Moody Exploration

The restored version of a 1961 movie following Native Americans in L.A. offers an experience in film textures

In the '40s and '50s, images of American poverty had a sparseness to them. Rooms with a few pieces of wooden or metal-frame furniture, a radio and little else dominated depictions of the homes of the poor in films and television shows like The Honeymooners, The Naked City and Kiss Me Deadly.

Later, the imagery increased in lushness, partly in response to the growth in ownership of consumer goods; all homes had rugs and couches, television sets and stacks of toys.

The look of mid-century American poverty was important in film noir, because it worked well with the high-contrast black-and-white used in that genre. The Exiles, about underclass Native Americans living in Los Angeles' Bunker Hill neighborhood, borrows from the visual vocabulary of noir, using the smoky streets and minimalist interiors that dominated parts of America before the television fully colonized the country.

While it draws heavily from noir for its look and feel, The Exiles is, in many ways, one of the most original American films of its era. Originally receiving a very limited release in 1961, it's now being brought around the country by presenter Charles Burnett, whose masterpiece, Killer of Sheep, recently received a similar re-release. Much like Killer of Sheep, Kent MacKenzie's Exiles is a plotless exploration of life, and is dominated by some of the best-looking cinematography ever laid down on film.

The film is shot in moody black-and-white, mostly at night, in and around Los Angeles' seedy slums and hopping main streets. But it starts with a set of stock photos of Native Americans, embodying the sort of imagery seen in Westerns of the era: war paint, hand-woven blankets, teepees, headdresses and the sound of a steady beat on a skin drum. An old-school documentary voice in overly serious tones announces, "Once, the American Indian lived in the ordered freedom of his own culture. Then in the 19th century, the white man confined him in the boundaries of the tribal reservation. The old people remembered the past. They witnessed great changes. Many of their children stayed on the reservation, but others of a new generation wandered into the cities."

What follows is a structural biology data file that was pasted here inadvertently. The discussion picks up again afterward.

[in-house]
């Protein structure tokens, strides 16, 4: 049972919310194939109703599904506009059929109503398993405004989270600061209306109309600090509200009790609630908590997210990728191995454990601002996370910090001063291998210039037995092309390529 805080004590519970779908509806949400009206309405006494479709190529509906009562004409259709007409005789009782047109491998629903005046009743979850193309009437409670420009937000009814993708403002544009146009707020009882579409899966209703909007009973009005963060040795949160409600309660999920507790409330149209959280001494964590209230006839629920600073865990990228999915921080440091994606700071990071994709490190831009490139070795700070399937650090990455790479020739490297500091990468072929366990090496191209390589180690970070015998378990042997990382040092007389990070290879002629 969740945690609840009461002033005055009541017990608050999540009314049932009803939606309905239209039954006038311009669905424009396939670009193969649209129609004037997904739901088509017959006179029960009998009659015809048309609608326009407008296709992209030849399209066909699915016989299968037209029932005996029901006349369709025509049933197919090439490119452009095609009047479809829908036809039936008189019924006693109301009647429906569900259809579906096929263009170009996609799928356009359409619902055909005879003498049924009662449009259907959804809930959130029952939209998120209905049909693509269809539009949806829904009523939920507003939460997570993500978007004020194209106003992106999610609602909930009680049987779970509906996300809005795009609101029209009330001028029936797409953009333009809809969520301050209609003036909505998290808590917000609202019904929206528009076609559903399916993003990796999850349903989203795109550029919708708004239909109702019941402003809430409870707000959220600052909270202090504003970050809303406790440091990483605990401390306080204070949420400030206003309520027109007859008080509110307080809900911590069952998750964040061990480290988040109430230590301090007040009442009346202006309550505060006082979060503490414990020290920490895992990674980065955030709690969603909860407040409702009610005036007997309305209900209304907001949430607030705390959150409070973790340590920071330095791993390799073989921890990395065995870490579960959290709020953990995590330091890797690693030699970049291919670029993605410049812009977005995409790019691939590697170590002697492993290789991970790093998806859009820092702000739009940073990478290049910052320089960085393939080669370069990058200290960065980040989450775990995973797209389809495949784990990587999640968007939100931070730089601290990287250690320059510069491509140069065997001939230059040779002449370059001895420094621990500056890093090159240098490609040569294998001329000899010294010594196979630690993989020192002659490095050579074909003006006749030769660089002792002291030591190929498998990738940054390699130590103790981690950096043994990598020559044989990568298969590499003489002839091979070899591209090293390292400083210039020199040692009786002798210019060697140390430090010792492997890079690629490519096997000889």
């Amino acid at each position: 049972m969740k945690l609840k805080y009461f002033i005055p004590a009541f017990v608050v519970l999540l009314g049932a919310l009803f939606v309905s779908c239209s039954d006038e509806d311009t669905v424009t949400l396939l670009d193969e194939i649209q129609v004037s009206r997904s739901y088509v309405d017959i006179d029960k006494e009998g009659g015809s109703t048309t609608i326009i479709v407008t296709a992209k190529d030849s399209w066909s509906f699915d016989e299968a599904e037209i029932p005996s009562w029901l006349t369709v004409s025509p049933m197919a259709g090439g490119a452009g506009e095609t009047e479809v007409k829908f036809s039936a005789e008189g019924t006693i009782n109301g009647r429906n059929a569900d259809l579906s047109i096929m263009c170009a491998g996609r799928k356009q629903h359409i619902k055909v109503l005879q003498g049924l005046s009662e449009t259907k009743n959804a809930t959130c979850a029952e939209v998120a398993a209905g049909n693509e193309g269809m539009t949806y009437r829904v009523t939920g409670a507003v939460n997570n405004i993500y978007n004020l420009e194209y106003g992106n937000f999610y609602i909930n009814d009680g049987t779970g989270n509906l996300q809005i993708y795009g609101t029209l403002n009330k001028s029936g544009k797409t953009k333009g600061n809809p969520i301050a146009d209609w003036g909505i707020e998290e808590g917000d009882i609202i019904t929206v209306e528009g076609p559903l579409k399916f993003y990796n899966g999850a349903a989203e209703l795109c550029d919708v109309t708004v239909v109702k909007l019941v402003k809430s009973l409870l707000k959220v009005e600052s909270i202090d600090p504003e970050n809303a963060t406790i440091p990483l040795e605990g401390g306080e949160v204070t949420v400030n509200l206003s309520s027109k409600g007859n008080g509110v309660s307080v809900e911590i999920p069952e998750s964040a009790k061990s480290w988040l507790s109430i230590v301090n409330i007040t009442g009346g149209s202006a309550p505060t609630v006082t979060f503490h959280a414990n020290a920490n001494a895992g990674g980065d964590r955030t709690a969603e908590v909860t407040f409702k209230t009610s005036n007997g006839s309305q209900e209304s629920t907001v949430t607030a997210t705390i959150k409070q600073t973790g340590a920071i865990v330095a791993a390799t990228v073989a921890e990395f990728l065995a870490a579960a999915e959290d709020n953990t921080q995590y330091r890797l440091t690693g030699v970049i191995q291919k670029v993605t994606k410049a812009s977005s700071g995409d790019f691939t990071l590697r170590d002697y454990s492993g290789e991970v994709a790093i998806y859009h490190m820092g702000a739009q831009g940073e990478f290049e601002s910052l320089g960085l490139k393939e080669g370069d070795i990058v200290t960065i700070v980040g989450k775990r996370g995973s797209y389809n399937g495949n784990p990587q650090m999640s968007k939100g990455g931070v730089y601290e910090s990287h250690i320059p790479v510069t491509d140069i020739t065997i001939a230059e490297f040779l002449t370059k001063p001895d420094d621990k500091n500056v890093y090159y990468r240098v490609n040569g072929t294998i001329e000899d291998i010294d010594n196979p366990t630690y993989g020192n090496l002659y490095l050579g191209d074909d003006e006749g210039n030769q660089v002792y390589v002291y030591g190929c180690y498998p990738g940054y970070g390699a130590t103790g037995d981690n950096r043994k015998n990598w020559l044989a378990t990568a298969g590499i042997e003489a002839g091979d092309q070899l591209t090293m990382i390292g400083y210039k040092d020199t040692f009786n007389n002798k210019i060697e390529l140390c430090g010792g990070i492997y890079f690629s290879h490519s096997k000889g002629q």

So it seems like the film will be a stiff, pretentious documentary. But then the imagery changes: Again, there are images of Native Americans, but now with pompadours and slick '50s lounge wear, smoking cigarettes and wandering city alleyways, as the drumming merges with chanting, and the credits come up. A gorgeous panning shot of a cable car sliding down a hill melts into a scene in a crowded marketplace. This is followed by sumptuous close-ups of meat and potatoes (literally!), stacks of fish, scales and mixers, all precisely edited and composed, looking like an artist's vision of the industrial films of the era.

At this point, the narrative, such as it is, starts. Yvonne, a Native American woman, begins to tell in voiceover her story: She's pregnant by her common-law husband, Homer. The voiceover, though, isn't there purely for effect: It seems that MacKenzie, in making this film, wasn't able to do sync sound, so the dialogue is either in

voiceover, or it's sloppily added in post-production, such that, when people speak, their mouths only vaguely mime what's heard.

It's a weird and dreamy effect, and, strangely, it enhances the feel of the film. In fact, it's one of the movie's best elements. The painter Morandi once said that nothing was more abstract than reality, and that's the idea behind MacKenzie's work. By simply following the cast for 12 aimless hours, without imposing plot or finding resolution, he creates something that is more real than most films, and yet, like the oddly looped sound, it seems strange and alien. It's like watching a moving, talking painting. Wait: That's what all movies are like. OK, it's more like watching a moving, talking, black-and-white photograph. But a really pretty one.

While eschewing story, MacKenzie does have a great feel for the vignette. As the men go out partying and womanizing, Yvonne sits in an all-night movie theater. The film cuts back and forth between uncomfortable sequences wherein the men are overly aggressive with women, drink too much, get in fights, gamble and mope; and scenes of Yvonne's face as she watches Hollywood cinema and occasionally narrates her despair over her wayward man. "I wish a lotta times he stay home a lot," she says, her face a consistent mask of resignation.

Meanwhile, the men are pushing themselves into booths at bars, stealing money, refusing to pay for drinks and shifting their burdens onto any woman young and gullible enough to cross their paths.

After some blood and bruises and lost dollars in smoky poker games, the film culminates in two of the best-looking sequences of the era: the first, a drumming, chanting party on top of a hill; the second, a take on the classic morning-after shot, but with a cruel twist.

On the whole, The Exiles is an experience in film textures that should be seen by cinema fans, because it shows how film can be riveting and attractive even when it does without many of its standard elements.

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